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The royal baby was born to great fanfare in the U.K. this month. But what's it like for a British mother to give birth in the U.S.? (Photo: AP/John Stillwell)
The royal baby was born to great fanfare in the U.K. this month. But what's it like for a British mother to give birth in the U.S.? (Photo: AP/John Stillwell)
The royal baby was born to great fanfare in the U.K. this month. But what’s it like for a British mother to give birth in the U.S.? (Photo: AP/John Stillwell)

I gave birth to a 7 lb. 2 oz., hirsute and screechy baby girl at New York University hospital late this February. It took 18 hours, some magic numbing medicine (see below), six signatures (more on this later), two obstetricians and a sturdy nurse to get the job done. Plus great insurance, which still, somehow, left us two grand in the red. It also took three months and a dozen calls to the hospital’s finance department to straighten out various billing issues.

I had a vague idea that I’d try to give birth naturally (no drugs, lots of essential oils and screaming) and even took some touchy-feely, shoes-off-at-the-door type birthing classes in Brooklyn in the weeks leading up to my wonderful epidural. Incidentally, I nearly ditched the final session because I couldn’t handle the hippy homework. Moms-to-be were asked to make a “birthing bundle.” What’s that, you ask? It’s, ahem, an “important” piece of fabric — what, like the Turin Shroud? — which you use to wrap objects that “speak to your energy, your partner’s energy and the energy of your baby.” Yes, they really said that. And they totally weren’t joking. At eight and a half months pregnant, I had no energy to speak of so opted to sneer in the corner while other people unwrapped meaningful bits of rock and twigs.

But anyway, back to the delivery room. Deliriously numb from the waist down and merrily guzzling the tub of jelly they give you instead of meals when you’re laboring. (They don’t allow real food because they’re worried you’ll suffocate, should you need surgery with a general anesthetic.) I was merely agitated when the hospital administrator stuck her head round the door and asked me to sign some forms. Were these disclaimers? More insurance stuff? Adoption papers? Who knows? I wanted this person gone so scratched a squiggly line on at least half a dozen official looking documents and bid her good day. Would she have done this if I’d been writhing in agony? Because honestly, contractions, no matter what country you’re having them in, feel like a lot like being murdered slowly from the inside out. If she’d approached me pre-drugs, it’s quite possible that I’d have mowed her down with a birth ball.

Speaking of pain relief, there’s no gas and air option in the U.S. So it’s an epidural, opiates or whatever endorphins and placebos you can chuck at the situation. Other popular birthing tools in the U.S. include paid-for birthing partners called doulas. If you want one, see here for more information. Also, as a rule, U.S. hospitals offer fewer alternative-type bells and whistles (birthing pools, etc.) than their U.K. counterparts. For these, you may need to find a birthing center. Sometimes these located within a hospital, but more often they’re independent, so you’ll be transferred to an affiliated maternity unit if something goes wrong or you’re “risked out” in the weeks, days or hours leading up to the big push.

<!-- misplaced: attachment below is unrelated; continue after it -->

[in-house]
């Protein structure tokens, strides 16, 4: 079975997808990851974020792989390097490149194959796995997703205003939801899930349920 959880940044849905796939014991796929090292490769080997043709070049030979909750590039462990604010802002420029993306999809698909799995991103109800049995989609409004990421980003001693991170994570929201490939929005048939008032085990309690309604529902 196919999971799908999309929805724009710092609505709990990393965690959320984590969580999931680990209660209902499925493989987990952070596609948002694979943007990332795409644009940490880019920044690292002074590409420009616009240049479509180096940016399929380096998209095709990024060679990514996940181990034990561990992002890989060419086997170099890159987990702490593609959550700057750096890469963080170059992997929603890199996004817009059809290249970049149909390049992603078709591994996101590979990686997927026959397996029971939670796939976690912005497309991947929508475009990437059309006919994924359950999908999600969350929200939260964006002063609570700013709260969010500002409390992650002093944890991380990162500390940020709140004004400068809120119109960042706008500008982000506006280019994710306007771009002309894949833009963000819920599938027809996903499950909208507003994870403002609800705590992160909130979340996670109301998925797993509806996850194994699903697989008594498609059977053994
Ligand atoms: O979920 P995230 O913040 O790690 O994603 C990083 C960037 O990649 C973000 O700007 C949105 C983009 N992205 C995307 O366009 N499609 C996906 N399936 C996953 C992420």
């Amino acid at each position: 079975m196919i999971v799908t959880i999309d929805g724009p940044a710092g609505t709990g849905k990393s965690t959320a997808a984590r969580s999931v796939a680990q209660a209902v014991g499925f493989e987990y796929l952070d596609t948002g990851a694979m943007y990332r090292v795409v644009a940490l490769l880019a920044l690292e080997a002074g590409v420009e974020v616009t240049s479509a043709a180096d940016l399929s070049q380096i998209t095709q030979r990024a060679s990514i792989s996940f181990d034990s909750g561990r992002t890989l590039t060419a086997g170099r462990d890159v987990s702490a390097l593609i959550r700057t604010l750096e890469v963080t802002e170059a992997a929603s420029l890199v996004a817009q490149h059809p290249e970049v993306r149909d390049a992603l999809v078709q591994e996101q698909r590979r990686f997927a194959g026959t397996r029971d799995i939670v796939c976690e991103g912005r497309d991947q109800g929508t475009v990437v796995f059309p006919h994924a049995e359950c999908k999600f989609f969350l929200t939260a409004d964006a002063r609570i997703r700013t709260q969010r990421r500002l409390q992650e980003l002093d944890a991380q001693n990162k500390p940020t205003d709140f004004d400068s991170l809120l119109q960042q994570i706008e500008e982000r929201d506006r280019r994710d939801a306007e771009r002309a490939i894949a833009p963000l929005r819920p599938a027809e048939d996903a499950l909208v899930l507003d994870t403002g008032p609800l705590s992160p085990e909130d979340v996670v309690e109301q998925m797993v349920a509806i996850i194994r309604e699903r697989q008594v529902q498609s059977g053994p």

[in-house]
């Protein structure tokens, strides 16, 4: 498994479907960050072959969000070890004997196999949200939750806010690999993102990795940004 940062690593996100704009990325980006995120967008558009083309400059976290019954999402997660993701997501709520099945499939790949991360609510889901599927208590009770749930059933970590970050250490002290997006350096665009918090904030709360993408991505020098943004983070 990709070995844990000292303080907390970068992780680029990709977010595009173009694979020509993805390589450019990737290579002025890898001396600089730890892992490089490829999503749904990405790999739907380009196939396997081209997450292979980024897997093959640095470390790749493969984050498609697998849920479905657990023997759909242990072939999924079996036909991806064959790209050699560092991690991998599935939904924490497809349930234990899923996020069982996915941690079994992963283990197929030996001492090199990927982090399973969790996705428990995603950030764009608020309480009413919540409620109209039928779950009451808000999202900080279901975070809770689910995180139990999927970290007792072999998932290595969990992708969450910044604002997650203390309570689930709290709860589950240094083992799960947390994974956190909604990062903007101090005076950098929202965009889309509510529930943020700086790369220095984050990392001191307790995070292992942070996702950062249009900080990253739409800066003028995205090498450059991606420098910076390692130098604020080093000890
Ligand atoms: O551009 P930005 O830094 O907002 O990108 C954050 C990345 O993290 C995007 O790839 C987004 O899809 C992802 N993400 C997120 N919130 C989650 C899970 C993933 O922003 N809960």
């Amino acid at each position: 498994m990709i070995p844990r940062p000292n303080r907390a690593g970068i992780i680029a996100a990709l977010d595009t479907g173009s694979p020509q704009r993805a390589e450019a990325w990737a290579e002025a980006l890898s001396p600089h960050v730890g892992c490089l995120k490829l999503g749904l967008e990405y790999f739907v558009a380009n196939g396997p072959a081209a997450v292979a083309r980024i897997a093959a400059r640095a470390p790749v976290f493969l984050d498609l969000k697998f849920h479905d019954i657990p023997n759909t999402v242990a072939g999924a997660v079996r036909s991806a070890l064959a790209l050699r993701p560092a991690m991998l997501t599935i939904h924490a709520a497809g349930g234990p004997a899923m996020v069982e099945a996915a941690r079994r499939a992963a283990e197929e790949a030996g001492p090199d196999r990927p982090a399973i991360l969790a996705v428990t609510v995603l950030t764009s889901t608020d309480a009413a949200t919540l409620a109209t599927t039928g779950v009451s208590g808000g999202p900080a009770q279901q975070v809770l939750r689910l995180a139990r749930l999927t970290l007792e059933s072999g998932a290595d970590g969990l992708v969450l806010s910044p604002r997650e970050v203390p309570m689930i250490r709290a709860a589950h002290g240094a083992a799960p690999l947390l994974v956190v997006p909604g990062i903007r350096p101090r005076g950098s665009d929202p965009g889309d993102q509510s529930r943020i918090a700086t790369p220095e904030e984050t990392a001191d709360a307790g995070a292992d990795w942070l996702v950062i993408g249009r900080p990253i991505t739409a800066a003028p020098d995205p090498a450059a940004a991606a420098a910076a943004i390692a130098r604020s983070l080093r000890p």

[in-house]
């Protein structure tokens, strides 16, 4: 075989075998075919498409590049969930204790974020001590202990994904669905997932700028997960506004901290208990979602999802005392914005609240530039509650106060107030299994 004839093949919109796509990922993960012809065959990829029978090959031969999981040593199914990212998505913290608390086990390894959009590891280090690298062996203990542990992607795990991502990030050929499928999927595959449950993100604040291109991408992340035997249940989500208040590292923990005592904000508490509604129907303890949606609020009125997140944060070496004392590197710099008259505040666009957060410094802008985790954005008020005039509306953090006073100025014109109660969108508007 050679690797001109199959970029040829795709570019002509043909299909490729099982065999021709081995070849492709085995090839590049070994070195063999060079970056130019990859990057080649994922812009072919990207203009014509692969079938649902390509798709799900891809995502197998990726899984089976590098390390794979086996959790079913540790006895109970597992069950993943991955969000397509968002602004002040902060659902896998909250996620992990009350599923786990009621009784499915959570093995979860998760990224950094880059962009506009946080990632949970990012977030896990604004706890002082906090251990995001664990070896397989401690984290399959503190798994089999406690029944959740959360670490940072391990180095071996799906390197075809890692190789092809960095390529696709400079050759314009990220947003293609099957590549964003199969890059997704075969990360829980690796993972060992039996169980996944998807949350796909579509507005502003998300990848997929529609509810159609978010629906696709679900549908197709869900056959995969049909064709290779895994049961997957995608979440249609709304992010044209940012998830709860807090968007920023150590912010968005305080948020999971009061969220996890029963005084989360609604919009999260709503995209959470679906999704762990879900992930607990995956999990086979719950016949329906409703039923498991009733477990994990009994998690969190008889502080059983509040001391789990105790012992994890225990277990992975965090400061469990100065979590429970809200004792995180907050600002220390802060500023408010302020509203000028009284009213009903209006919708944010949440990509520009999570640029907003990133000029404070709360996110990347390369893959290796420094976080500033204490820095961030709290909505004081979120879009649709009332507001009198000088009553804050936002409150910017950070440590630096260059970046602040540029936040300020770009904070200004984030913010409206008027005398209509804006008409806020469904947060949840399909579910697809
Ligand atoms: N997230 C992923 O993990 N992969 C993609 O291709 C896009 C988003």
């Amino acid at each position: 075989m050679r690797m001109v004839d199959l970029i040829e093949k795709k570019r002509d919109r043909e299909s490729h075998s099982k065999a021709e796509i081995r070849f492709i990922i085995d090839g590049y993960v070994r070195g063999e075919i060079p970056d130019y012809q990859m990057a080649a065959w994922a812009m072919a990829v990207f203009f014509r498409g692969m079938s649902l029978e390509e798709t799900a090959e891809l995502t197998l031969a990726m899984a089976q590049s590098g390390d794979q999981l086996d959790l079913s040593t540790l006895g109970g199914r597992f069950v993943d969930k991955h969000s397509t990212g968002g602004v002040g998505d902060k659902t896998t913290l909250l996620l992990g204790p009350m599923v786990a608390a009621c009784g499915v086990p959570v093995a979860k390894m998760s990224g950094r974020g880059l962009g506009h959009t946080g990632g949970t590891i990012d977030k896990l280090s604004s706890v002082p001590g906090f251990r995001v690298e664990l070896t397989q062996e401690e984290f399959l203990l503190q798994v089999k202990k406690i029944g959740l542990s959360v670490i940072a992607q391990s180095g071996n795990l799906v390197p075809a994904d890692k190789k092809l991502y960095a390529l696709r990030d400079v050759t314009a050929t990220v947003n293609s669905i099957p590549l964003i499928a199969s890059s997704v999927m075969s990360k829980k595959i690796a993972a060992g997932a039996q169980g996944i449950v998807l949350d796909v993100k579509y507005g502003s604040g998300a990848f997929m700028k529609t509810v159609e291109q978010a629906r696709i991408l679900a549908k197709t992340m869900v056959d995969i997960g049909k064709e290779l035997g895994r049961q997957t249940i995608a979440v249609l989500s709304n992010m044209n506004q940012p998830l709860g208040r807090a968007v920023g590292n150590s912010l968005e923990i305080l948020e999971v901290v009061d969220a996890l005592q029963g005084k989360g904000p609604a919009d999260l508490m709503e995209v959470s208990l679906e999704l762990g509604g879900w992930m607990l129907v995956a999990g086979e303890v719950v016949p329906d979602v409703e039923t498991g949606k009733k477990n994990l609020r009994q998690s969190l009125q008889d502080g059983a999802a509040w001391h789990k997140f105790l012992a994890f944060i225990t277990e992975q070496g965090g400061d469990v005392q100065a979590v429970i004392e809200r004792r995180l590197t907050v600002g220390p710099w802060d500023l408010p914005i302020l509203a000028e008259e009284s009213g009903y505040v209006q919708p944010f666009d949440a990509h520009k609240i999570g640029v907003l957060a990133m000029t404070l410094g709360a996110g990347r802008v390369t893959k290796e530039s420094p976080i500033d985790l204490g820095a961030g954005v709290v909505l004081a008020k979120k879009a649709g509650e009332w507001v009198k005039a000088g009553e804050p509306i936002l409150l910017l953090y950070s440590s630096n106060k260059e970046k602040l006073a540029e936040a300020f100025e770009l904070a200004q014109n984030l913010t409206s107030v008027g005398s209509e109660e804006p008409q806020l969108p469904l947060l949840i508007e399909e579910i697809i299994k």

Anyway, an hour or so after I’d given birth, my gal was sent off for sprucing up while I was wheeled to a tiny shared room (private rooms cost $$$ and aren’t covered by most insurance plans). Afterwards, she was allowed to “room in” with me because NYU is a certified baby-friendly hospital, which means they let you keep your kid by your side whenever possible, and they encourage breast-feeding. But those creepy newborn nurseries you’ve seen in films where babies are lined up behind glass like they’re in a museum do exist.

My hospital stay was a mandatory two nights — not including the time it took to give birth. This is pretty average in the U.S., and it’s usually four days if you have a C-section. In the U.K., it’s possible to be discharged the same day if you’re both well because they send a midwife to check on you later. Here, there are no home visits so they’re more cautious about releasing you. A day or two after mum and baby are discharged, you’re told to check in with a pediatrician or GP (a.k.a. a primary care physician) — one you’ll have signed up with pre-baby. This person may also have privileges at your delivery hospital, so he or she might have already visited you there. If not, you’ll be assigned a baby doctor on staff at the hospital who — and it’s worth checking this — will be covered by your insurance. For some reason pediatricians — and the anesthetists who’ll put in your epidural — tend to bill separately from the hospital. Mammas, meanwhile, get seen in their obstetrician’s office usually six weeks post-birth. And you’re done, until the next time.

Join us Friday, August 2 at 1 pm ET on Twitter for a chat on differences between U.S. and U.K. births. Follow @MindtheGap_BBCA on Twitter.

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By Ruth Margolis